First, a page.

D J-Taylor

Nowhere to go but down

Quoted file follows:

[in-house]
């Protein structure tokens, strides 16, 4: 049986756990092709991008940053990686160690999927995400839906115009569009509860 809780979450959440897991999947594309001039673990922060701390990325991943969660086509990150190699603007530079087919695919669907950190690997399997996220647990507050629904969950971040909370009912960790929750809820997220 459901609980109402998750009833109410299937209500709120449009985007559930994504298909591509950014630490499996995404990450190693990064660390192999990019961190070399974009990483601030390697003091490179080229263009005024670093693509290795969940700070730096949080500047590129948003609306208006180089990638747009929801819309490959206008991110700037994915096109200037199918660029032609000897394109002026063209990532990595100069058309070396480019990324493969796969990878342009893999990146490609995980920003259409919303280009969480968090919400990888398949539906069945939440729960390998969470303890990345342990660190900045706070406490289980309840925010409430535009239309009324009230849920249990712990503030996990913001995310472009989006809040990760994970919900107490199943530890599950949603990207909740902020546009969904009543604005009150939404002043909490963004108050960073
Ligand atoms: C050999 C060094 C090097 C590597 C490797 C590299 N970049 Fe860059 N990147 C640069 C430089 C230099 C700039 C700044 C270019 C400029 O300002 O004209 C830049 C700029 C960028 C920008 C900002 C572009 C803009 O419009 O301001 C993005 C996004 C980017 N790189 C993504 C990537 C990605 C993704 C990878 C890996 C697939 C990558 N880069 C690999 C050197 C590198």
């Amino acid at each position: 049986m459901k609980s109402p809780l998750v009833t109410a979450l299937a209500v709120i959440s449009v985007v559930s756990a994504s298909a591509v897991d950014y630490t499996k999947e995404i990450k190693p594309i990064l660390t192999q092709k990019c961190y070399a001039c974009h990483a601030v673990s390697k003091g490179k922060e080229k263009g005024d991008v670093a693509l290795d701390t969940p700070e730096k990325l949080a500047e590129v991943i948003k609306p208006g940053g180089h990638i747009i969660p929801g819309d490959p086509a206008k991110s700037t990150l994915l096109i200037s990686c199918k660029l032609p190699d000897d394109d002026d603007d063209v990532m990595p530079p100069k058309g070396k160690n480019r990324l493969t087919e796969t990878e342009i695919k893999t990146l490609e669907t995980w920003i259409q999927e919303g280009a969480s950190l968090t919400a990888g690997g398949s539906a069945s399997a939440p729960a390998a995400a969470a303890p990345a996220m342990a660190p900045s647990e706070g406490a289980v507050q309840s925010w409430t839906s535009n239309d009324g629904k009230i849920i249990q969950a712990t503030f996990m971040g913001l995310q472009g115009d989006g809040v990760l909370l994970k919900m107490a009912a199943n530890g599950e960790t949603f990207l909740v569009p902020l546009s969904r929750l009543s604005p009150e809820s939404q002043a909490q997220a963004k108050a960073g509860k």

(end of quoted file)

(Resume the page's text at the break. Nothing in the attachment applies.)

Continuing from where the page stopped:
I am just old enough to remember the terrific fuss that was made about the first Scots literary renaissance when it kicked into gear in the early 1980s. Inaugurated by Alasdair Gray’s Lanark (1981), whipped up into a movement by Gray, Agnes Owens and James Kelman’s Lean Tales (1985), and sent on a downward spiral by the latter’s Booker-winning How Late It Was How Late (1994), its distinguishing features were Glasgie patois, the conviction that everything was Mrs Thatcher’s fault, and a colossal amount of swearing.

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